This Hyde Hall “mystery” involves one of the Hall’s most distinguished visitors: Franklin Delano Roosevelt.
We now have ample documentation from both Clarke family oral tradition and a local newspaper article, that then-Governor Franklin Roosevelt along with his wife Eleanor, two state police officers, and an entourage of reporters and staff paid a visit to Hyde Hall in August 1930.
FDR was enroute to Cooperstown to deliver a speech – he was running for his second two-year term as governor, and only two years away from winning the White House. Interestingly, when I contacted the FDR Library at Hyde Park, they had no record of this event.
Above: FDR in the fall of 1930 – leaning on his car and using a cane. Normally when walking, due to his bout with polio, he would be aided by one or more state police officers; that summer he traveled to Hyde Hall with both a captain and a sergeant.
The real mystery: In the Cooperstown newspaper report, the future president made a comment about coming here 25 years earlier (or thereabouts?). What would have occasioned his visit circa 1905?
• Might he (and Eleanor?) have been guests at the 1907 wedding of Anne Hyde Clarke and Arthur Choate? Contemporary newspaper accounts of the Choate wedding do not list him among the more prominent guests, but in 1907, the 25-year old FDR was hardly prominent. Choate-Roosevelt connections: The Delano’s (and Roosevelts) and Choates were connected, all part of New York’s relatively insular upper crust.
A few years earlier, Arthur Choate’s uncle, Joseph Choate Sr., Teddy Roosevelt’s ambassador to Great Britain, had been approached by Sara Delano Roosevelt, Franklin’s mother, to see if he would take young Franklin back to London as a secretary at the embassy. Her thinly-disguised aim was to put an ocean between her son and his then-fiancé, Eleanor (there would remain a life-long antagonism between Sara and Eleanor). Fortunately, the ambassador firmly said NO, as Franklin, fresh out of Harvard, had no experience or qualifications for the post.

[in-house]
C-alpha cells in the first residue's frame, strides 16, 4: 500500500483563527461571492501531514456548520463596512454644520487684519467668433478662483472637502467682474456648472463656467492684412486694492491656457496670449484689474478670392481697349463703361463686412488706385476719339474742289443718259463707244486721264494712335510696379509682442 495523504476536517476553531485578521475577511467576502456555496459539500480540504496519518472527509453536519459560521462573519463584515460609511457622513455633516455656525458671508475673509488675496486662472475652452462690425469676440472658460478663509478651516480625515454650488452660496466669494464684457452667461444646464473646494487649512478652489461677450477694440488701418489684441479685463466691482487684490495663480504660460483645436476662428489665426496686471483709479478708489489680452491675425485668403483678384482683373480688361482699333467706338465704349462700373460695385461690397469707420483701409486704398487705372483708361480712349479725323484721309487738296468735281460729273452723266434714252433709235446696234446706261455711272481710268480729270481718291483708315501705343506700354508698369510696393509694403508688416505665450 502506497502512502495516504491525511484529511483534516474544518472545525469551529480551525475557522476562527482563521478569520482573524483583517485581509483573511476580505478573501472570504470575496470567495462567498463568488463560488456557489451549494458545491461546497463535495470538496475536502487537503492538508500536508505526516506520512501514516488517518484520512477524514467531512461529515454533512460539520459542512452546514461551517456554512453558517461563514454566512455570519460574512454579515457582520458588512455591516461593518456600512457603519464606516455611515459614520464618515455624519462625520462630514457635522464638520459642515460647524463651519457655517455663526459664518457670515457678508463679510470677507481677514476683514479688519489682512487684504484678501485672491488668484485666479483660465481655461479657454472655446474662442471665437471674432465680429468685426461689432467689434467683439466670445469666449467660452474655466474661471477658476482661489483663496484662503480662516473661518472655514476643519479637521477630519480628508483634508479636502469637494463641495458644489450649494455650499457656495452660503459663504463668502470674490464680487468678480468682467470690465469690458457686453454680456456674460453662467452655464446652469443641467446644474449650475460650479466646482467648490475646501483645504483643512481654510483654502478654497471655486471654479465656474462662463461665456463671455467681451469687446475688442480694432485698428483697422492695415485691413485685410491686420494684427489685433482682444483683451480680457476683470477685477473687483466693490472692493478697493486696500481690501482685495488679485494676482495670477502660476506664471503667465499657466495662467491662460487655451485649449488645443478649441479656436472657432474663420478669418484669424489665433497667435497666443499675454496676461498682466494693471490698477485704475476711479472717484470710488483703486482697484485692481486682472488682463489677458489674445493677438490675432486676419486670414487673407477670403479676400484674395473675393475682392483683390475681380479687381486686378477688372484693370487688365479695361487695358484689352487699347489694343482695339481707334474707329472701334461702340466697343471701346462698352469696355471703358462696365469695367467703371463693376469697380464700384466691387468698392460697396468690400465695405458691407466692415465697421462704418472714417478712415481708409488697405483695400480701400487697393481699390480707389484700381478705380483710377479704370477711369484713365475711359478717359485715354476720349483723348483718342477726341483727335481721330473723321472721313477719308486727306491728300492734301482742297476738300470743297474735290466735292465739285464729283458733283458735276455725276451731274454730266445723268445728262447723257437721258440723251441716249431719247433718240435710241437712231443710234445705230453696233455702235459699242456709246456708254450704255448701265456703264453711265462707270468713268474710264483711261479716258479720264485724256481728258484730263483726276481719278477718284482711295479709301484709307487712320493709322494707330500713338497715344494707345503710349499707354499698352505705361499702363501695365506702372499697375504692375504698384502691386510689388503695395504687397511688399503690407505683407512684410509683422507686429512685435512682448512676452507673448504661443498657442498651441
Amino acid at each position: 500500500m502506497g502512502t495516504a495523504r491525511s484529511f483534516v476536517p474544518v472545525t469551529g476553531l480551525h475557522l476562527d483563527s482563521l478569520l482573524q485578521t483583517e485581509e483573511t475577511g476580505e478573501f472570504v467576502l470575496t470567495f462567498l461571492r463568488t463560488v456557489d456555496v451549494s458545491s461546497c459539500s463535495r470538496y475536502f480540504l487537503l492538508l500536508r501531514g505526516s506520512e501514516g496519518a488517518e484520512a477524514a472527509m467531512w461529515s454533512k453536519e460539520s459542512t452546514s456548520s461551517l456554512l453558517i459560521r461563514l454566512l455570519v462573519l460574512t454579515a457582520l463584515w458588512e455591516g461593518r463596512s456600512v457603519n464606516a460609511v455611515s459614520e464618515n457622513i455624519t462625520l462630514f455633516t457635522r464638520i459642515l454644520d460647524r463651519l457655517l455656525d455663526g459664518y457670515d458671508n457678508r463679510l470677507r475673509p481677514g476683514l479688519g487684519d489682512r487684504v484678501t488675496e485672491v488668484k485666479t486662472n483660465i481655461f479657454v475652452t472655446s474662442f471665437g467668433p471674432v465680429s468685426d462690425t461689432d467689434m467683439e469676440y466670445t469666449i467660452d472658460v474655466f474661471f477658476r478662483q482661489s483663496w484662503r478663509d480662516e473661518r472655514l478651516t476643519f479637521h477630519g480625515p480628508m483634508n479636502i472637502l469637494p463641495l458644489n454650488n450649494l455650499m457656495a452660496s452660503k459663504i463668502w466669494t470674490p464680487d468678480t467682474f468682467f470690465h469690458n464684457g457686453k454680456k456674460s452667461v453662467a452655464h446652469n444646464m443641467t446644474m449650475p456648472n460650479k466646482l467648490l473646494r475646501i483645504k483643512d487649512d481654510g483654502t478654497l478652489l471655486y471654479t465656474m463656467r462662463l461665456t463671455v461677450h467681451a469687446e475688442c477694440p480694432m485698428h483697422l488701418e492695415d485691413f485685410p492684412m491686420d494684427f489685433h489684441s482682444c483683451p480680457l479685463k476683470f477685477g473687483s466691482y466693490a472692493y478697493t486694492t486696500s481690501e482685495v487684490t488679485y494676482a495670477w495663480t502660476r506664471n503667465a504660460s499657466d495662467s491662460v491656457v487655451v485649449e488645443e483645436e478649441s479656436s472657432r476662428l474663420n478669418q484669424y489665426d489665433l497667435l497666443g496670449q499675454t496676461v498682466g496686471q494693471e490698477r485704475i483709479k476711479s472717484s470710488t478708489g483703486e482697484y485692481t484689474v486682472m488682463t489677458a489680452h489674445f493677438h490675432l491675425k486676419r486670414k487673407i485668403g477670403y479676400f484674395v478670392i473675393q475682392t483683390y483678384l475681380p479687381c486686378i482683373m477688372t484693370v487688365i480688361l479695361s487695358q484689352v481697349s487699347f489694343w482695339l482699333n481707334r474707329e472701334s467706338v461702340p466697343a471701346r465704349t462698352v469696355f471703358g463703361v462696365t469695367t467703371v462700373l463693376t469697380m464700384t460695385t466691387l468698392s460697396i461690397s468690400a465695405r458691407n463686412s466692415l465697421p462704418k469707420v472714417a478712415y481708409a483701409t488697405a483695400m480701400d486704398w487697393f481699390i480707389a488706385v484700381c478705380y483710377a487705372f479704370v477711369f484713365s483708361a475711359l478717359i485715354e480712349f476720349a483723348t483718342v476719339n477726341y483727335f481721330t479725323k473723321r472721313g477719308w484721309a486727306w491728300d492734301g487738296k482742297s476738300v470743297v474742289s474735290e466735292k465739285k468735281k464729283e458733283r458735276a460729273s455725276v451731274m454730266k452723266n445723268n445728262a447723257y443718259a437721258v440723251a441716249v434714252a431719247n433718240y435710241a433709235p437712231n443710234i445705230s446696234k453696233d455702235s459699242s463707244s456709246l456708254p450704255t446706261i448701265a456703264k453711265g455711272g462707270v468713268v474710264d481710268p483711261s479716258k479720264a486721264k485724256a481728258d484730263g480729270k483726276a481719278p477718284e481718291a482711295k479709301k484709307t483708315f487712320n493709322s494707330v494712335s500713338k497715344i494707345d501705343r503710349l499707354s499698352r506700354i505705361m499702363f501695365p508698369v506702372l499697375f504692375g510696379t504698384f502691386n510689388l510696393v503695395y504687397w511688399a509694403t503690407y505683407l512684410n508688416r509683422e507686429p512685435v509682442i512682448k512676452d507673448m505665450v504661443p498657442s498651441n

As president, FDR would appoint Arthur’s cousin Joseph Choate, Jr. to the key post of chairing the post-prohibition Federal Alcohol Control Administration. Joseph Jr.’s wife was photographed as a wedding guest of Teddy Roosevelt’s daughter Ethel in 1913 (below). Eleanor Roosevelt and Anne H.C. Choate both served together for many years on the Girl Scouts National Council.
• Or might he (and Eleanor) have attended Anne’s debutante party in 1905?
• Or stopped by in 1908 when he was in the area with “Cousin Teddy.” That summer, then -President Theodore Roosevelt (Eleanor’s uncle) dedicated the new town library in nearby Jordanville, N.Y. His sister Corinne Roosevelt Robinson had a summer home there and provided a major endowment for the library. Recently the Jordanville library staff kindly copied for me their guestbook for that dedication day, showing signatures of both Roosevelts and other luminaries.
Above: President Theodore Roosevelt at the Jordanville Library dedication, 1908
The Choate’s and Clarkes associated with leaders of both parties (Democrats FDR, Averill Harriman – a distant Clarke cousin through Mary Gale’s family – and Hyde himself ran unsuccessfully for the state legislature as a Democrat; and Republicans Teddy Roosevelt, Nelson and Laurence Rockefeller). Party lines and ideology in their time were not as clearly drawn as today, and perhaps a few degrees more civil, at least publicly and among the leadership.
The family tradition of Teddy Roosevelt visiting Hyde Hall will be considered in an upcoming “mystery” column. From his youth (seeking remedial help for chronic asthma in Richfield Springs and visiting his sister), Teddy was in the area often, and he spoke in Cooperstown on various occasions. But we lack that photo or letter to give us substantiation. More later!
Back to FDR – if you have a clue, suggestion or documentation – please let us know!